Touched by loss. Empowered through community.

I am What I Chose to Become

Date: 
Monday, August 27, 2012
Posted By: 
Janine Grandsart

Today, we welcome guest writer, Janine Grandsart, who lost her father when she was 16 years old.  Janine works for liQuidprint, the web development company that created and hosts CYWC's website.  She shares with us today about her personal experience of losing a parent.  Thanks, Janine!

The Chicagoland Young Widowed Connection (CYWC) is an organization that is very dear to my heart.  While I am not a widow, I am here to offer a perspective that addresses a significant concern widows have…the effect losing a parent has on their children.

Losing a parent at any age is traumatic.   However, I can only speak from experience about what it was like for me as a teenager. I was 16 years old when my father died.  It is one of the more difficult ages to lose a parent. Mainly because that is the time children start to rebel and fight for independence, which causes guilt to form.

I have struggled with this a lot.  Millions of questions tormented me on a daily basis. Why did I have to act like such a brat? Why didn’t I listen to him more? Did he know I really loved him? I am not going to sugarcoat this for you…the pain this caused me was almost too much to bear at times.

Luckily for me, writing is one of my many passions and I used it to cope. I wrote my father’s eulogy and even won a contest with a poem I wrote about him. Something as simple as journaling can help your child face their fears and feelings.

Another thing that really helped me was the bond that developed with friends of mine who also lost parents.   It sort of connected us in a tragic way as kindred spirits.  15 years later, I still have strong relationships with these friends. This can be taken a step further with an organized support group. I think schools should form these for children who have lost parents.  However, if your child’s school does not offer this, any kind of support group will do.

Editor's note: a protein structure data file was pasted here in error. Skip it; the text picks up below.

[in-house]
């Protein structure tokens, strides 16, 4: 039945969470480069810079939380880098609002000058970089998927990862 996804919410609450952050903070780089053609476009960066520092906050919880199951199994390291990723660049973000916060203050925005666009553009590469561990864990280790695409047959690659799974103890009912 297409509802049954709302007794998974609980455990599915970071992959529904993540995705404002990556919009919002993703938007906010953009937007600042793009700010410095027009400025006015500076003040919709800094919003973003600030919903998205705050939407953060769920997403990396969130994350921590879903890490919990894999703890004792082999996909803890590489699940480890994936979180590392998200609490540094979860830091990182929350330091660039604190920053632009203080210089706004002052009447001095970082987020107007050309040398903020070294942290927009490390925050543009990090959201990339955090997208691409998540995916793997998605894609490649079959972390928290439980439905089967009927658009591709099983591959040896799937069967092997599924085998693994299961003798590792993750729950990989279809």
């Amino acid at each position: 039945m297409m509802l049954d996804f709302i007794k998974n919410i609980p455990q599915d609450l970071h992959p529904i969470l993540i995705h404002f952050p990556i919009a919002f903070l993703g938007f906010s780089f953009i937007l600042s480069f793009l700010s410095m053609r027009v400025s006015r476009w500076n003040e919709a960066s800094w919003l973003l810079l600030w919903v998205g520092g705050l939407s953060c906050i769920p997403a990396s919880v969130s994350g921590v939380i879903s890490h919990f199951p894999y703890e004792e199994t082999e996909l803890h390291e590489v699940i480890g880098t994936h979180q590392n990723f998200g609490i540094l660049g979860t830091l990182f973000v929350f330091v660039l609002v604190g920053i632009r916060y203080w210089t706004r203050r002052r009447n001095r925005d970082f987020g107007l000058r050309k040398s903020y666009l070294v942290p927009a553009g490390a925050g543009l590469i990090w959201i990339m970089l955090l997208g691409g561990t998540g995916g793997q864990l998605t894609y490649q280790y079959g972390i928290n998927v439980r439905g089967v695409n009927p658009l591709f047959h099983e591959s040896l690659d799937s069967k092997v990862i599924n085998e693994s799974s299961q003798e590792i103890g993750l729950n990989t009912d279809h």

Now the question plaguing every widow’s mind…Is losing a parent going to ruin your child’s life?

It impacts everyone differently, but there’s no getting around the fact that it will change who they are forever. So much of how this is going to affect your child depends on the choices they make.  The death of a parent can make them feel alone, which is one of the worst feelings of all. It can lead to very destructive behavior.  So get them talking and keep them talking. This will help keep them on the right path.

For me, losing my father made me grow up at a very young age. It made me see the world differently, without rose-colored glasses.   I remember feeling numb for a very long time. On the other hand, it gave me strength and knowledge beyond my years. I find that I am better equipped to deal with a crisis because I know I’ve already survived worse.

There’s a quote from psychologist Carl Jung that has become sort of a personal motto, “I am not what happened to me, I am what I chose to become.” We deal with all sorts of losses in our lives, but they are not what define us.  Hopefully, that will bring you and your children as much comfort as it has for me.

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